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Stand Facing the Stove: The Story of the Women Who Gave America the Joy of Cookingby Anne Mendelson
Synopses & Reviews
In 1931, Irma S. Rombauer, a recent widow, took her life savings and self-published a cookbook that she hoped might support her family. Little did she know that her book would go on to become America's most beloved cooking companion. Thus was born the bestselling andlt;Iandgt;Joy of Cooking,andlt;/Iandgt; and with it, a culinary revolution that continues to this day. andlt;BRandgt; In andlt;Iandgt;Stand Facing the Stove,andlt;/Iandgt; Anne Mendelson presents a richly detailed biographical portrait of the two remarkable forces behind andlt;Iandgt;Joyandlt;/Iandgt; — Irma S. Rombauer and her daughter, Marion Rombauer Becker — shedding new light on the classic kitchen mainstay and on the history of American cooking. Mendelson weaves together three fascinating stories: the affectionate though often difficult relationship between andlt;Iandgt;Joy'sandlt;/Iandgt; original creator, Irma, and her eventual coauthor, Marion; the bitter dealings between the Rombauers and their publisher, Bobbs-Merrill (at whose hands the Rombauers likely lost millions of dollars); and the enormous cultural impact of the beloved book that Irma and Marion devoted their lives to refining, edition after edition. andlt;BRandgt; Featuring an accessible new recipe format and an engaging voice that inspired home cooks, andlt;Iandgt;Joyandlt;/Iandgt; changed the face of American cookbooks. andlt;Iandgt;Stand Facing the Stoveandlt;/Iandgt; offers an intimate look at the women behind this culinary bible and provides a marvelous portrait of twentieth-century America as seen through the kitchen window.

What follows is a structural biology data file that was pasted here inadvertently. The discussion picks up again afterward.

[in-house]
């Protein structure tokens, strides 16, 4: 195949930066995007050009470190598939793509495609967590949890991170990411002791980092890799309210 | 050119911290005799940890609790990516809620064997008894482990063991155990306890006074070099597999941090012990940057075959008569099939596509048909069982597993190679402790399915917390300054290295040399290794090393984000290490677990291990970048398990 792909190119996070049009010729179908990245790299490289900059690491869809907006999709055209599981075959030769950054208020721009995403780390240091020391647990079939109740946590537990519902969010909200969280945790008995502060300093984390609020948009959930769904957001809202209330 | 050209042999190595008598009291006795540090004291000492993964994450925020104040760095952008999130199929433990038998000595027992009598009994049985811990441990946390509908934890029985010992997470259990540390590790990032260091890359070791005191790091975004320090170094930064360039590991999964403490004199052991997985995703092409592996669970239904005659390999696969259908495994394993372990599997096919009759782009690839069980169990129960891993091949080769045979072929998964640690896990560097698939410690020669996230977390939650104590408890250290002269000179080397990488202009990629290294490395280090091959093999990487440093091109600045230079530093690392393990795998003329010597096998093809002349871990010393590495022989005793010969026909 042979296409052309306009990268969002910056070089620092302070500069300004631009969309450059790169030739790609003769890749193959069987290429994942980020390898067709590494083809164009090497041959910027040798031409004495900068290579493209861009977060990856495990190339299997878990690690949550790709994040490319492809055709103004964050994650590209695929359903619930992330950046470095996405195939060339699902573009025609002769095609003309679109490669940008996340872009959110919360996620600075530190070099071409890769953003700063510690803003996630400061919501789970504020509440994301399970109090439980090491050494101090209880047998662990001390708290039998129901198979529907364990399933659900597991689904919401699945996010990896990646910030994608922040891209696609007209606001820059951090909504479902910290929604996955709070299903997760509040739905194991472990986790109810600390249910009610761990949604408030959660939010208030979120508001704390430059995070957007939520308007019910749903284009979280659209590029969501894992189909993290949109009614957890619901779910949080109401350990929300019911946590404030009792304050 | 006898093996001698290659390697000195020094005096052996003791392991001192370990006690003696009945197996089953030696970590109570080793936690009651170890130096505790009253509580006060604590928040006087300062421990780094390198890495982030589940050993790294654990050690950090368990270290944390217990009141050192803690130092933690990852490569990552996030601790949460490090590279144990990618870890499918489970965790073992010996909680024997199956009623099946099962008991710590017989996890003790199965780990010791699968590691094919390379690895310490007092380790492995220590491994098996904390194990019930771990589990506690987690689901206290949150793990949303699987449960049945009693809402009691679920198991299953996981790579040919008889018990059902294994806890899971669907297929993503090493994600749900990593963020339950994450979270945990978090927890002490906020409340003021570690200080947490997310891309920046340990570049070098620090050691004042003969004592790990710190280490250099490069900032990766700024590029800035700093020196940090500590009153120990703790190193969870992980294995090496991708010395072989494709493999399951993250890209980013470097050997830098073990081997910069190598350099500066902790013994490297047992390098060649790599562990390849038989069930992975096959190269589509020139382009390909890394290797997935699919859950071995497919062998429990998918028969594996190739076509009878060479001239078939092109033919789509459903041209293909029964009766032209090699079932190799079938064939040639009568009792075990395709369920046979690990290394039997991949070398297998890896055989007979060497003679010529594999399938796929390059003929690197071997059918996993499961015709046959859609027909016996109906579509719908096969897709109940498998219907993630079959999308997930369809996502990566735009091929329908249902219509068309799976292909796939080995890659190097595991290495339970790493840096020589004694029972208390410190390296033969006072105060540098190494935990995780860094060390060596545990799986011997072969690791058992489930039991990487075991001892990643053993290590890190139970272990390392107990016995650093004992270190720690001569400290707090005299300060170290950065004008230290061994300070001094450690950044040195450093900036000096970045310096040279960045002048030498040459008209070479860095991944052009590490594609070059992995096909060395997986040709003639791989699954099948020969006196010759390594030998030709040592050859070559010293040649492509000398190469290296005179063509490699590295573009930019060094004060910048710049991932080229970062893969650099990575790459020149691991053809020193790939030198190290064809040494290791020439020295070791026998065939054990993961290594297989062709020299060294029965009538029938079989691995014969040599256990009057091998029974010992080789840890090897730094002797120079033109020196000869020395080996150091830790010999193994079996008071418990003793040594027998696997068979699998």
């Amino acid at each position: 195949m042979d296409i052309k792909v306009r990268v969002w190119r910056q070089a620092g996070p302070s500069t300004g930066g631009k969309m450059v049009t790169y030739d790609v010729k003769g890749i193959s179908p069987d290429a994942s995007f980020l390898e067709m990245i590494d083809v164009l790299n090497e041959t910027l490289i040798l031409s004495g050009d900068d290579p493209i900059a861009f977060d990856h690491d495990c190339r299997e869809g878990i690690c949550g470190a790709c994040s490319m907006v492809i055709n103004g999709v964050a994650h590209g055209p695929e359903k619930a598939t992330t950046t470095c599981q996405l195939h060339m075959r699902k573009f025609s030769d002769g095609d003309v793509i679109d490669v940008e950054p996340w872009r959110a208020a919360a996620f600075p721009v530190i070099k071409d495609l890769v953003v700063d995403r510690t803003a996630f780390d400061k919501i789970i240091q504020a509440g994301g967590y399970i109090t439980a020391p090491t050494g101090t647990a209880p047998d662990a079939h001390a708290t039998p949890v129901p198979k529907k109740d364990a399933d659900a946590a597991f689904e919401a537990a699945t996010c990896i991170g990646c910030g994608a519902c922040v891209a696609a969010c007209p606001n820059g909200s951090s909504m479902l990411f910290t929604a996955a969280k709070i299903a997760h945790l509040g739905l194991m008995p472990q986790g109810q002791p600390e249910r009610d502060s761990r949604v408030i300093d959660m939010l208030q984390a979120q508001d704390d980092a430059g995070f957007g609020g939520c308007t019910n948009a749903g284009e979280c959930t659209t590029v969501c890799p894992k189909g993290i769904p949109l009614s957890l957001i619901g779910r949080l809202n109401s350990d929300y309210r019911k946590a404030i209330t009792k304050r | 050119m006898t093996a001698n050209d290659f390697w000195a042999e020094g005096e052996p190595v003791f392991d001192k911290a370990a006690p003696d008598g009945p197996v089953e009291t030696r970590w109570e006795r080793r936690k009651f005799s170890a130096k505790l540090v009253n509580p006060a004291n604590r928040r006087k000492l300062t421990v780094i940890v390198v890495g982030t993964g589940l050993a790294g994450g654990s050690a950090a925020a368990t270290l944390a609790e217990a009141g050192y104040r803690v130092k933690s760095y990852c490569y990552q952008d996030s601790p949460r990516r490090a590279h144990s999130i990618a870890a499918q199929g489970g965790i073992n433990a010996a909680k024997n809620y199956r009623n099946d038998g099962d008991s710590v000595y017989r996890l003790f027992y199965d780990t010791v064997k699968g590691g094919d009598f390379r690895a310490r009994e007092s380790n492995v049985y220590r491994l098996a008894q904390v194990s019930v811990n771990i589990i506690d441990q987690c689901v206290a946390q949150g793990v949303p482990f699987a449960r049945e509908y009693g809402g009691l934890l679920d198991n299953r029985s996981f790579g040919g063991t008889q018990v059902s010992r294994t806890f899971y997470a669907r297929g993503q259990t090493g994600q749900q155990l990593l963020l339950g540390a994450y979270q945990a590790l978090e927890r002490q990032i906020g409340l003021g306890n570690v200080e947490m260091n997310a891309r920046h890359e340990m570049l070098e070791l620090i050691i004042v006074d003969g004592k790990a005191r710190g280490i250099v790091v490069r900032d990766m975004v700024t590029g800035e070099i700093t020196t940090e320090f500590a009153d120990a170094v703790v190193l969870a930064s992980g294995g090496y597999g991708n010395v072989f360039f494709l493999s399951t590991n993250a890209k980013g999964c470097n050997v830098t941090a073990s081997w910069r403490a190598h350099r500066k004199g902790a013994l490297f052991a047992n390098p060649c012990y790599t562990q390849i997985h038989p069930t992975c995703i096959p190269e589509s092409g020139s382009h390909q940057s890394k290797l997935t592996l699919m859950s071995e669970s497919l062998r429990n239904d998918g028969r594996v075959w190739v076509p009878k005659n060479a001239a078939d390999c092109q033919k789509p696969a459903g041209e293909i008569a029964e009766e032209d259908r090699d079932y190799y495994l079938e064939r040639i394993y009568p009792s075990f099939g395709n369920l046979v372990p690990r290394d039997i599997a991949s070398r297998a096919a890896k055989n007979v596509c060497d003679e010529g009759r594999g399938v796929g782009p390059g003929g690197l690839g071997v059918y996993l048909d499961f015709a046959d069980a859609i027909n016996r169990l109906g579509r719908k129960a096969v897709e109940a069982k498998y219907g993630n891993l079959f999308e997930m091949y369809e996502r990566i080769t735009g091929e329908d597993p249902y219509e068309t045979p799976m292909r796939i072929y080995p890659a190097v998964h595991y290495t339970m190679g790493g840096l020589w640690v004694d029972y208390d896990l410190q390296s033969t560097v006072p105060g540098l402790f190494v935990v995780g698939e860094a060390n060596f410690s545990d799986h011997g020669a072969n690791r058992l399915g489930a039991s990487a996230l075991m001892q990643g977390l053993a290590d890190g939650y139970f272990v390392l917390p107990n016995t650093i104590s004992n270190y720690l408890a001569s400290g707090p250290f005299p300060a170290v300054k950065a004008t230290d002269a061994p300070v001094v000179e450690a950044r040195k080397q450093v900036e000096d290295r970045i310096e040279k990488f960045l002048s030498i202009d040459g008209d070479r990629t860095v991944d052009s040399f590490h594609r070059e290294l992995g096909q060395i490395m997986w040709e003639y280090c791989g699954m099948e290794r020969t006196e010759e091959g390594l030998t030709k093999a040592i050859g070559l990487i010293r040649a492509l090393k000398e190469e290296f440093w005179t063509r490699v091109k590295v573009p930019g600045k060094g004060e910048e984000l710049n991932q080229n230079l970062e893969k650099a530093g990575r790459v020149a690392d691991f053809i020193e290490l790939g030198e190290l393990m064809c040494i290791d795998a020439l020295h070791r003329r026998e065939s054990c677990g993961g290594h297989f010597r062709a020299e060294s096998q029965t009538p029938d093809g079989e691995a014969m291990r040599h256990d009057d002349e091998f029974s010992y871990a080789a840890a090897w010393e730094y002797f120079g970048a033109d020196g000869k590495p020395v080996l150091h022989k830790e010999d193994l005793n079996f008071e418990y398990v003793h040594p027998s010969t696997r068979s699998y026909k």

"Stand Facing the Stove" recounts the astonishing success story of "The Joy of Cooking, " which was published as an obscure vanity book at the author's own expense in 1931 and survived to become a national institution. of illustrations.
With more than sixteen million copies in print, The Joy of Cooking is as beloved an American institution as Thanksgiving turkey and apple pie. Stand Faring the Stove describes for the first time ingredients of its singular success.
Irma Rombauer self-published her first cookbook in 1931 after her husband's sudden death at the height of the Depression. Expanded and published commercially in 1936, the original Joy was the first cookbook to speak directly to women at home. Through edition after revised edition, Irma — and, eventually, her daughter Marion-inspired amateur cooks across the nation. But as Anne Mendelson skillfully recounts, much of the enterprise was anything but joyful: the two women shared a contentious relationship not only with each other, but with their publisher, as well, at whose hands the Rombauers most likely lost millions of dollars.
Based on extensive research of the Rombauers' family papers and correspondence, this is the candid, fascinating portrait of the mother and daughter who started America's love affair with food.
About the Author
andlt;Bandgt;Anne Mendelsonandlt;/Bandgt; is a leading authority on the history of American cookbooks. She has written for a variety of magazines and newspapers, including andlt;Iandgt;Gourmet.andlt;/Iandgt; She lives in northern New Jersey.
Table of Contents
1 The Golden Age of St. Louis
2 Beginnings and Endings
3 The Rombauers After the War
4 The Birth of Joy
5 Chronicles of Cookery 1
6 Rombauer and Bobbs-Merrill: The Making of an Enmity
7 Family Regroupings
8 War Maneuvers
9 Chronicles of Cookery 2
10 Indian Summer Interrupted
11 The Last Battle
12 Little Acorn and Wild Wealth
13 Marion's Last Years
Copyright © 1996, 2003 by Anne Mendelson
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